Simon Stephens is a critically acclaimed playwright. Anne-Marie Duff and Kenneth Cranham are compelling, powerful actors. And Marianne Elliott is a Tony Award winning director, with triumphs like War Horse and The Curious Incident of the Dog in the Night-Time to her name.
Why, then, is this collaboration between these four superstars such an abject disappointment?
Heisenberg is supposedly all about uncertainty, a grand theme encompassing the unpredictability of relationships and the fickleness of people. Unfortunately, what is actually performed is a standard (and slightly icky) rom-com between a much older man (Alex, played by Cranham) and an American manic pixie dream-girl (Georgie, played by Duff). He is reticent and brooding, she is hyperactive and persistent, and eventually they end up in bed together. Barring a half-hearted twist two thirds in, it’s about as unpredictable as a Hugh Grant film.
Cranham and Duff do their best with a bad lot – his expressions are priceless, her energy is impressive, and they both have excellent comic timing. But they’re working against a script that repeatedly misses the mark. People talk frankly about their emotions, but the writing isn’t strong enough to make you invested in the characters, so it’s hard to care. There’s also too much that’s left unsaid, with the audience expected to work out what’s motivating these mismatched souls.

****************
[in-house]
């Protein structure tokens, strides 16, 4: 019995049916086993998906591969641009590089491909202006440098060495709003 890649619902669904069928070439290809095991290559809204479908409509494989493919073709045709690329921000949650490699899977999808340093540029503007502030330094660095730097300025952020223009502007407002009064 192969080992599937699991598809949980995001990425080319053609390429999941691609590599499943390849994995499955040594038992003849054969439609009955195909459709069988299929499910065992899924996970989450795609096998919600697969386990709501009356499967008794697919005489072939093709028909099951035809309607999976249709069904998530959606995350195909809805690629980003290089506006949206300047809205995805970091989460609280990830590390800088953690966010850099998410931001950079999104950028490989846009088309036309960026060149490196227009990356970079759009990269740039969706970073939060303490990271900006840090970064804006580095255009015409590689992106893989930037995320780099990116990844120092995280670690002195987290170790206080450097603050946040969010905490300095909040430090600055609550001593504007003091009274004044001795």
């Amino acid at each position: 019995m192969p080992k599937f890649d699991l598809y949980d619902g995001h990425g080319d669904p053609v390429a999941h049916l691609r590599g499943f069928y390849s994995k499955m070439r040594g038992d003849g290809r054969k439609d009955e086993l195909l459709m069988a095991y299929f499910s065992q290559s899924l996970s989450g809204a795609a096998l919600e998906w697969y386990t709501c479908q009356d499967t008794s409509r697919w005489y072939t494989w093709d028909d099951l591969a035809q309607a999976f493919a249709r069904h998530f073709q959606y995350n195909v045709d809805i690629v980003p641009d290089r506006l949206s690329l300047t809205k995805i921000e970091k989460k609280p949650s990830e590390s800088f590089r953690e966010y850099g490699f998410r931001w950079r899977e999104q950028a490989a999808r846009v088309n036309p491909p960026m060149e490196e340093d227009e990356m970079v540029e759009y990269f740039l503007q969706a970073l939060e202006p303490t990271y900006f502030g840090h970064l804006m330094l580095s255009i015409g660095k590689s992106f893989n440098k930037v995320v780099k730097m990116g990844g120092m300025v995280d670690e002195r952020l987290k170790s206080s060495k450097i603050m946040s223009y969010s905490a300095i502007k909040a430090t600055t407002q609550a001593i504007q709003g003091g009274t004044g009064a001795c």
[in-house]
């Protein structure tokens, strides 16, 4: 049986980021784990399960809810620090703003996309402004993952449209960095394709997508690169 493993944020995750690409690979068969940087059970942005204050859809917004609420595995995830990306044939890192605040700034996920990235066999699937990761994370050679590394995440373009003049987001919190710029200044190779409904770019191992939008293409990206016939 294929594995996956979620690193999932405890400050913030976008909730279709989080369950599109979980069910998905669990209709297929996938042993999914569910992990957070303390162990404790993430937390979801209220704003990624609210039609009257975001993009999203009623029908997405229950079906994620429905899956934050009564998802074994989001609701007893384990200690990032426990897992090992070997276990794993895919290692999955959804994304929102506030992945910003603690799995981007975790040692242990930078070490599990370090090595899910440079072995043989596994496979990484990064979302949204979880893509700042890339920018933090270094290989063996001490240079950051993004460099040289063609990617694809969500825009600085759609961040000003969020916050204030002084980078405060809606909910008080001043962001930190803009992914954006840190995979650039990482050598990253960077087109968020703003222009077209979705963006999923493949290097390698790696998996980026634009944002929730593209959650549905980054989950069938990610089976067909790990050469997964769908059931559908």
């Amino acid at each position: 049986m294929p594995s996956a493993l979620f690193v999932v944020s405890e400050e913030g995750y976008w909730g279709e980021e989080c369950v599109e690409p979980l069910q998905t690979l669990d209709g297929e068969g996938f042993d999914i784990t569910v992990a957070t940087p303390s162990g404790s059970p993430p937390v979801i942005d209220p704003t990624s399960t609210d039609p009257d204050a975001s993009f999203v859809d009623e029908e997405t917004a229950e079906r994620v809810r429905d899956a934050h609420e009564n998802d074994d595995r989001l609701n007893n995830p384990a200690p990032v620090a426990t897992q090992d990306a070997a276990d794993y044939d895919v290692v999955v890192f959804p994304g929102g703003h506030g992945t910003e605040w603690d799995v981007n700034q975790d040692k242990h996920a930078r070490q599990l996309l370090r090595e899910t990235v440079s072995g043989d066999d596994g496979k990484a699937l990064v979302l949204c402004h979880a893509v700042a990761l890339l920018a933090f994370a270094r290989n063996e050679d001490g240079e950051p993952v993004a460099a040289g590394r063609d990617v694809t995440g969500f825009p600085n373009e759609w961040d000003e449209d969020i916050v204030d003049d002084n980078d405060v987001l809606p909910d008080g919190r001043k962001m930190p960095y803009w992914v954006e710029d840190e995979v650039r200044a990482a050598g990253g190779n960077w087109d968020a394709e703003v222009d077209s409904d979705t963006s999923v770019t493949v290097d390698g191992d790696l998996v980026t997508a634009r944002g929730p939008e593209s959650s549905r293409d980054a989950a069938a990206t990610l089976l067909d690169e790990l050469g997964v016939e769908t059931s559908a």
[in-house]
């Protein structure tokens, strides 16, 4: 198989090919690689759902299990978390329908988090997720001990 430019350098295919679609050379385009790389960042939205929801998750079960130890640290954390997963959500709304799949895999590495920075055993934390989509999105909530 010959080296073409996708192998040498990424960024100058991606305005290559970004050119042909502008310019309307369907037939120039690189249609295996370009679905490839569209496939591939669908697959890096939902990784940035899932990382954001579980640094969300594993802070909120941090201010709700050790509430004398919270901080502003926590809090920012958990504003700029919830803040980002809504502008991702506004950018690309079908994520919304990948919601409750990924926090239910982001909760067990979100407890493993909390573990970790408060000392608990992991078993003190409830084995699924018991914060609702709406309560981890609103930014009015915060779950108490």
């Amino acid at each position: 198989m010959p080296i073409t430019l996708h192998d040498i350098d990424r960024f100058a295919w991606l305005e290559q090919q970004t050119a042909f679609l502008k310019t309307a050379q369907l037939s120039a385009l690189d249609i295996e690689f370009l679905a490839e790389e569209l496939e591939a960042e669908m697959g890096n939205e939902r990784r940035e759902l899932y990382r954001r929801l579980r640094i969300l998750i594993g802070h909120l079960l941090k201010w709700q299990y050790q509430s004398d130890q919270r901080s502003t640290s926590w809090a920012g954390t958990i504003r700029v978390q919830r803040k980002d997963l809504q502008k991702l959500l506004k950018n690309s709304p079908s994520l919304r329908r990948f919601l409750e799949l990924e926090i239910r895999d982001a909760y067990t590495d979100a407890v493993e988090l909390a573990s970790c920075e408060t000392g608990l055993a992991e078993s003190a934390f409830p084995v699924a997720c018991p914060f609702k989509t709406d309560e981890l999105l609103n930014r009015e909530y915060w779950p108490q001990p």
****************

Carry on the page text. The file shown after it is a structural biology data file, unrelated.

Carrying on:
As for the “uncertainty principle”, don’t expect any great insights into science or psychology. Heisenberg himself is name-dropped once, but it’s not really apparent why, and any kind of scientific theme is quickly forgotten.
The only redeeming feature is the set, designed by Bunny Christie (who also worked on Curious Incident). Furniture materialises from the floor of the sparse stage, the ceiling moves against a backdrop of psychedelic lights, and at one point the walls literally close in on Duff – a not-very-subtle metaphor, but it looks cool.
When the set is the only saving grace of your production, however, you’re in trouble: Heisenberg may have had rave reviews on Broadway, but don’t be fooled: the only certainty here is that you should avoid it altogether.